The Kole Crook Fiddle Association will be again holding a workshop on the Thanksgiving long weekend.
This will be the second time the workshop – set for Oct. 8 and 9 at Chief Sunrise Education Centre on the Hay River Reserve – will be held on that particular long weekend, after a decade being held at different times of the year.
“We were finding that our traditional workshops that we used to have, they were week-long, and attendance in those was dwindling over the years,” said Linda Duford, a Hay River fiddler and one of the organizers of the upcoming workshop for the association.
Duford said the association then tried ordinary weekends for a couple of years that there were challenges with that.
“So last year we started something brand new, which was having it on a long weekend,” she said. “And we really went out on a limb on that because we knew it would be either really good or nothing. Because you know in the North a lot of people go out of town for long weekends. But surprisingly it was really, really good.”
The workshop attracted 80 to 90 people.
“So we decided we were going to try it again this year and see if we were just lucky last year or if this can become a nice tradition for Hay River,” she said.
At their peak, the week-long workshops were attracting 120 people but that had dwindled to fewer than 50 people.
“We were having to bring up seven or eight instructors just in case,” said Duford. “So it was getting to be not as fun as it was. It was fun for those that came but it was hard financially and whatnot. We’re kind of looking at ways to replace that and I think we might have hit something on our long weekend workshop now.”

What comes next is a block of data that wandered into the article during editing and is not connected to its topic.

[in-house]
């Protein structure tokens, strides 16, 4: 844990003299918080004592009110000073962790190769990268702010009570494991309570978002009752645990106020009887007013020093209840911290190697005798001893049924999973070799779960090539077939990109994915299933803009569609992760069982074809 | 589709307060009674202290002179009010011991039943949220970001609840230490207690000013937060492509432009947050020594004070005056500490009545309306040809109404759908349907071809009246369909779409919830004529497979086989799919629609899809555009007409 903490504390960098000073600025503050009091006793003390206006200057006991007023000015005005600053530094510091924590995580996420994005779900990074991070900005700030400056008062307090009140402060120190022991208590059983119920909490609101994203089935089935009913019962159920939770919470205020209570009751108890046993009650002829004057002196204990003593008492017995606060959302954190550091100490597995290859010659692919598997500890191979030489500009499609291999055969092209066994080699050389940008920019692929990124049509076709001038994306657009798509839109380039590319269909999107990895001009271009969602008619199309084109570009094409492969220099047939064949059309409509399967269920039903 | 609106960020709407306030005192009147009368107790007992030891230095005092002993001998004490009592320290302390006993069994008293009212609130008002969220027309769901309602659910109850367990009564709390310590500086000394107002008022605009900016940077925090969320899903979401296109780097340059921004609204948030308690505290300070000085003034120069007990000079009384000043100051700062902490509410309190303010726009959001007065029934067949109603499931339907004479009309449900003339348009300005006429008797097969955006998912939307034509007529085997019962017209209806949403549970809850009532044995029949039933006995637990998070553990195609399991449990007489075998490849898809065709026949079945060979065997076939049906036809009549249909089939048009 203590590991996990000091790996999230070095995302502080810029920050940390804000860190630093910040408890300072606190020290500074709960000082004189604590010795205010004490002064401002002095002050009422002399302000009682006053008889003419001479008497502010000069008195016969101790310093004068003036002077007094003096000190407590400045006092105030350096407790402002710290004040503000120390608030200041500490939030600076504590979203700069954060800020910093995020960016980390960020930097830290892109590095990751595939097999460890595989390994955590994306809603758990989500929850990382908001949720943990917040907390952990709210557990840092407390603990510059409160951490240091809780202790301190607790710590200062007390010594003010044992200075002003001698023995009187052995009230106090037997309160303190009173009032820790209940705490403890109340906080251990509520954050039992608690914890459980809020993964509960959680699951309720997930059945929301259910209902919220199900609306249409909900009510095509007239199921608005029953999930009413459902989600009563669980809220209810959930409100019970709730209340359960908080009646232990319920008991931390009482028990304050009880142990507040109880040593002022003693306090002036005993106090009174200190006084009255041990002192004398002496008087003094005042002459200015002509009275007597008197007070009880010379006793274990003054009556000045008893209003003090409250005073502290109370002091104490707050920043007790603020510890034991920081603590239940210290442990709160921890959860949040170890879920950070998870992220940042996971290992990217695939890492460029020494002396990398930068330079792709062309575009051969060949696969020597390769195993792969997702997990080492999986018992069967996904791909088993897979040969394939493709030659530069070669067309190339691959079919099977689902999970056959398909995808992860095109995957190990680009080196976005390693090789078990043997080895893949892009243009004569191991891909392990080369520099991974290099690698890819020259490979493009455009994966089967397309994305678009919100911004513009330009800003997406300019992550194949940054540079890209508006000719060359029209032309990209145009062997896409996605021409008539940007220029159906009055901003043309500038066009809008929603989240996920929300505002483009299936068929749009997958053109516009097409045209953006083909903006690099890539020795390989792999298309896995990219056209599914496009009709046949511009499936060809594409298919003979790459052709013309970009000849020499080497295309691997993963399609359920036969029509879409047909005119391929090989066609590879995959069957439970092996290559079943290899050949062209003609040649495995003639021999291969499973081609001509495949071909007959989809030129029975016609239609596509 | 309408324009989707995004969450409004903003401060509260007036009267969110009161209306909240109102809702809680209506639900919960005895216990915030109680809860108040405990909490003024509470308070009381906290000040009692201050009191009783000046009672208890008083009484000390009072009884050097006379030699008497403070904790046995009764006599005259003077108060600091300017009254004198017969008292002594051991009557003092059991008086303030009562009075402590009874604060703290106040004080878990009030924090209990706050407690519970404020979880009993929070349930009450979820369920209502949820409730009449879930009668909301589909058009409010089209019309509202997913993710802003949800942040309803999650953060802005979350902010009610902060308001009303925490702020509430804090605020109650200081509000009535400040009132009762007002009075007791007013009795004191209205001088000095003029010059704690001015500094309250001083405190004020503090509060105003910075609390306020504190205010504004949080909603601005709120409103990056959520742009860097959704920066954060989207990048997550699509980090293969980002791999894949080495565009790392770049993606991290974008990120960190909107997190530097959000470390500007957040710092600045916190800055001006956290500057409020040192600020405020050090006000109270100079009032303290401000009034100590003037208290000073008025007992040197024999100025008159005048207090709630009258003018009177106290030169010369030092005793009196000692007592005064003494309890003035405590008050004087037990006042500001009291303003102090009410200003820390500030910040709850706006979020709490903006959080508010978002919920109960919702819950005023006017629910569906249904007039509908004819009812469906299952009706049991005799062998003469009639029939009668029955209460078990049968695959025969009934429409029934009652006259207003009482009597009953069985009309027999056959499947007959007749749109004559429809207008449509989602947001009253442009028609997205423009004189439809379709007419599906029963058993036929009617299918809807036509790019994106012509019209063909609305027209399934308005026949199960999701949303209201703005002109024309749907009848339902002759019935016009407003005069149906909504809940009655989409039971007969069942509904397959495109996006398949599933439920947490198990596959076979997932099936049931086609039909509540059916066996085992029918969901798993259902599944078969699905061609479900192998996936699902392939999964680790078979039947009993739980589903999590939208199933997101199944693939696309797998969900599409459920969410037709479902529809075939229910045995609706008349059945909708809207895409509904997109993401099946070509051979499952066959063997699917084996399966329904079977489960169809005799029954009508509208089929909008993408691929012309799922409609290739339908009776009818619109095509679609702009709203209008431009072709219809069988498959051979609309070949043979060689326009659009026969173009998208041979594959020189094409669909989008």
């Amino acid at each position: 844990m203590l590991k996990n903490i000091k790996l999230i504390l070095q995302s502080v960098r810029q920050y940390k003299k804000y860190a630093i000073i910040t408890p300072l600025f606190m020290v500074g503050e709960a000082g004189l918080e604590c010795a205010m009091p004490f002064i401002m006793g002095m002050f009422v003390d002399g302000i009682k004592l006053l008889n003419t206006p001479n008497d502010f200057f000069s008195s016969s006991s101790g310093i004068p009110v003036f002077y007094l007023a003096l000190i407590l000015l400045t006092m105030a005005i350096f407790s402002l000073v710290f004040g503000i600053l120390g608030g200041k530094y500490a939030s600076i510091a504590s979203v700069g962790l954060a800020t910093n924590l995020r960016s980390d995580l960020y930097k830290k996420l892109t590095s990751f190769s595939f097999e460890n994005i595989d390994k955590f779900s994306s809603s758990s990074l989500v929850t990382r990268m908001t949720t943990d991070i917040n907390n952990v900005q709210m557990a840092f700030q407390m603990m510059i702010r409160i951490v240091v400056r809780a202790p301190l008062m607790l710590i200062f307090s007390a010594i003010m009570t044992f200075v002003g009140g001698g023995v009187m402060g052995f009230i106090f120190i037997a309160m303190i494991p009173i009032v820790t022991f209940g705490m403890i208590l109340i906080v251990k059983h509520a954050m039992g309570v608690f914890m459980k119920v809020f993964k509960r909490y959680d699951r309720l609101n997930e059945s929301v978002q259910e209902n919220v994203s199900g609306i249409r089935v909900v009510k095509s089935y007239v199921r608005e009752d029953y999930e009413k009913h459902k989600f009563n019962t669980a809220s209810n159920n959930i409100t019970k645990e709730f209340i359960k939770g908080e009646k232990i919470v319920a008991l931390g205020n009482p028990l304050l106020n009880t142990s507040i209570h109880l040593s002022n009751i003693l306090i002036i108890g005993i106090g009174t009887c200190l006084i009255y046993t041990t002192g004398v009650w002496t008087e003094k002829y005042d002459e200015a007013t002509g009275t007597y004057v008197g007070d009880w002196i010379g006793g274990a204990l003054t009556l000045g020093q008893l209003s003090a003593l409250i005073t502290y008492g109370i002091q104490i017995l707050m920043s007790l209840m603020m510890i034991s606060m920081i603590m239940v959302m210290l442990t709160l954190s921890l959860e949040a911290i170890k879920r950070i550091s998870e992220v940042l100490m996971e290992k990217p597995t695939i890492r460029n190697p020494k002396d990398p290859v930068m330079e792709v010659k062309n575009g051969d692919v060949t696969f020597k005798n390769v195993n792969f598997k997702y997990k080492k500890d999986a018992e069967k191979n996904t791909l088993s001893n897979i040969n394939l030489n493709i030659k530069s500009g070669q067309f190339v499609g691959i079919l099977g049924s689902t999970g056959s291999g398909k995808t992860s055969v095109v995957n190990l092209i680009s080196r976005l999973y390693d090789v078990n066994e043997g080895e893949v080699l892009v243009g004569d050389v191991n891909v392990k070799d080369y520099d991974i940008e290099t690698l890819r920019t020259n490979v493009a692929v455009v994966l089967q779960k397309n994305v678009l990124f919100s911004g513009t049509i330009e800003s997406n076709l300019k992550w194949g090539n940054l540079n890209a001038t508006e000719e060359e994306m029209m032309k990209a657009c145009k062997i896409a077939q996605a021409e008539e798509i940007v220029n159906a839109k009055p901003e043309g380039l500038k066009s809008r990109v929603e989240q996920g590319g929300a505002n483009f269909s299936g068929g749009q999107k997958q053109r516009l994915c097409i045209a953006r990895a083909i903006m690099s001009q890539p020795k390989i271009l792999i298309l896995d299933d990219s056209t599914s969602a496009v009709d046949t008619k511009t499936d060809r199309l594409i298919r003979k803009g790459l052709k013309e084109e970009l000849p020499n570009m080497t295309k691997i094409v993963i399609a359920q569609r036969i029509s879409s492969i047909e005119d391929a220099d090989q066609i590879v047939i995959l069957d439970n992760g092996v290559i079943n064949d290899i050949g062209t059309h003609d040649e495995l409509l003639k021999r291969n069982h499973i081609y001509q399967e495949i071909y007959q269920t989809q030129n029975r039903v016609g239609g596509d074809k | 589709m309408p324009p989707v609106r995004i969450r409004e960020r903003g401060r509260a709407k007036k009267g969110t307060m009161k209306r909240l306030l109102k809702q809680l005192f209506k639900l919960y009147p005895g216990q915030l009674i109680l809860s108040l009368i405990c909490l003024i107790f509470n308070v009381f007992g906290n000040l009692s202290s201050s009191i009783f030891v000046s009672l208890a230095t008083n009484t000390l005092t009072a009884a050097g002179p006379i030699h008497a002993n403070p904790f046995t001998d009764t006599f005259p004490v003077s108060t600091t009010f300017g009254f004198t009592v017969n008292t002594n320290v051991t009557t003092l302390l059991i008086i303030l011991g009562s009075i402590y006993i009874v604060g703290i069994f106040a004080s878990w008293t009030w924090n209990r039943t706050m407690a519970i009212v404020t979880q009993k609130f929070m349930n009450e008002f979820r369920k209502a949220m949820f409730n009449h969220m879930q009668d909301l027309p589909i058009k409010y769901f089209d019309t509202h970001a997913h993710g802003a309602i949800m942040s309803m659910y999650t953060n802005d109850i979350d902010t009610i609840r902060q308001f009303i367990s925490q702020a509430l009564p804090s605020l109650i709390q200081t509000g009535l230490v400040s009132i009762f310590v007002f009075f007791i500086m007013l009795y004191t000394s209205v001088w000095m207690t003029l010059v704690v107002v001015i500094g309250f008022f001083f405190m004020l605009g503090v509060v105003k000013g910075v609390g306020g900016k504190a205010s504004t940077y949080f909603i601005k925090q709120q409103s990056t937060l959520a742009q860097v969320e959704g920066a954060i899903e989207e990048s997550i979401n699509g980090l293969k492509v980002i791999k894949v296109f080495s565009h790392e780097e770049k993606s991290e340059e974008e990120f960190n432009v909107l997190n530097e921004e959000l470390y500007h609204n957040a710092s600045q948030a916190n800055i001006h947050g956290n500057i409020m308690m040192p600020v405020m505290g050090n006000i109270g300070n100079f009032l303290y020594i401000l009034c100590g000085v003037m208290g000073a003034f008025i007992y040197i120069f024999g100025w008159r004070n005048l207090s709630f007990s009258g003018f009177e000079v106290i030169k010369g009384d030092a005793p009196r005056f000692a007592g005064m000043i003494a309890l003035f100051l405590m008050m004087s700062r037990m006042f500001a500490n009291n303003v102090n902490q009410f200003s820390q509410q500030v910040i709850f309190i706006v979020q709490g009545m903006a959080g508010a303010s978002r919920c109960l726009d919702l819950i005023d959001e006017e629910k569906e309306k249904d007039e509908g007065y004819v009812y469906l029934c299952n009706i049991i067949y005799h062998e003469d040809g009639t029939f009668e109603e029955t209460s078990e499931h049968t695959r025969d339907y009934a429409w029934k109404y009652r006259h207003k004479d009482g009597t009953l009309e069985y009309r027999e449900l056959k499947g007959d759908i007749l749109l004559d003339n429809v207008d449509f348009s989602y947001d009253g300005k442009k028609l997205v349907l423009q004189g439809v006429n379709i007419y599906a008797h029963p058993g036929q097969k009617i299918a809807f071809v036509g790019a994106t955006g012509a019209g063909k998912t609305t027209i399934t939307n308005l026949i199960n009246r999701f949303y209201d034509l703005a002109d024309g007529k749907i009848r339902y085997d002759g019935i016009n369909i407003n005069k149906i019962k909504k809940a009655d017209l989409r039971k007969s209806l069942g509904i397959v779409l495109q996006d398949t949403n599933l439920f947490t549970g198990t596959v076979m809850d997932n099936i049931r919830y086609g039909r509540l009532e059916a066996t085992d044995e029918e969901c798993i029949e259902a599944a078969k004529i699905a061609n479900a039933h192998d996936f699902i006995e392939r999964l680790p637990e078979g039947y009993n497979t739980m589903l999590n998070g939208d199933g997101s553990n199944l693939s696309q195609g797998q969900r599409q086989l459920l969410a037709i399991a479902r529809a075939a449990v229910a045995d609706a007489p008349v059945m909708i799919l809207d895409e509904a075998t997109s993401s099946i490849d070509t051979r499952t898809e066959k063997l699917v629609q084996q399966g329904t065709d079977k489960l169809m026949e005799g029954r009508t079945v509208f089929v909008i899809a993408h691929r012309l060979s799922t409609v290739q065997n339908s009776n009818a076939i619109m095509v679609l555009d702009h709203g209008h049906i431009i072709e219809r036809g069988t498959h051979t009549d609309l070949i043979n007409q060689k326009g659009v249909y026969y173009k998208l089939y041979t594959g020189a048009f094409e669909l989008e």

However, nothing has been planned beyond this year, she said. “We want to wait and see if this is a success twice in a row.”
In past workshops, people have come from various communities.
“We had a lot of people coming in. And that’s what we’re hoping to do with our Thanksgiving ones is having it more accessible for people not just from Hay River,” said Duford, noting people have attended from communities such as Yellowknife, Behchoko, Fort Smith, Fort Resolution and Fort Simpson.
“So we’re hoping this year to see the same diversity,” she said. “It’s a little hard to say because traditionally we get the bulk of our registrations a day or two before we go in.”
Duford said it is hoped that a minimum of 50 to 60 people will attend.
One of the participants will be Kakisa’s Maverick Simba, who has been playing fiddle for two years.
“My dad wants me to play,” said the young student. “He wanted me to play because he wants me to play for him.”
Maverick said he enjoys playing fiddle and he is looking forward to learning more tunes and getting together with other fiddlers at the upcoming workshop.
This year, there will also be something new – guitar classes as a full-time option.
Duford said guitar classes were offered in the past as an option, which is one class a day along with other things like pennywhistle and step dancing.
“But this year guitar is going to be a full-fledged class where you have in instructor dedicated just to that,” she said.
Duford, who will be one of five instructors, said some of Canada’s finest fiddlers will be at the workshop, including Gordon Stobbe from Nova Scotia, J.J. Guy from Saskatchewan, Calvin Cairns from B.C. and Bonnie Gregory from Edmonton.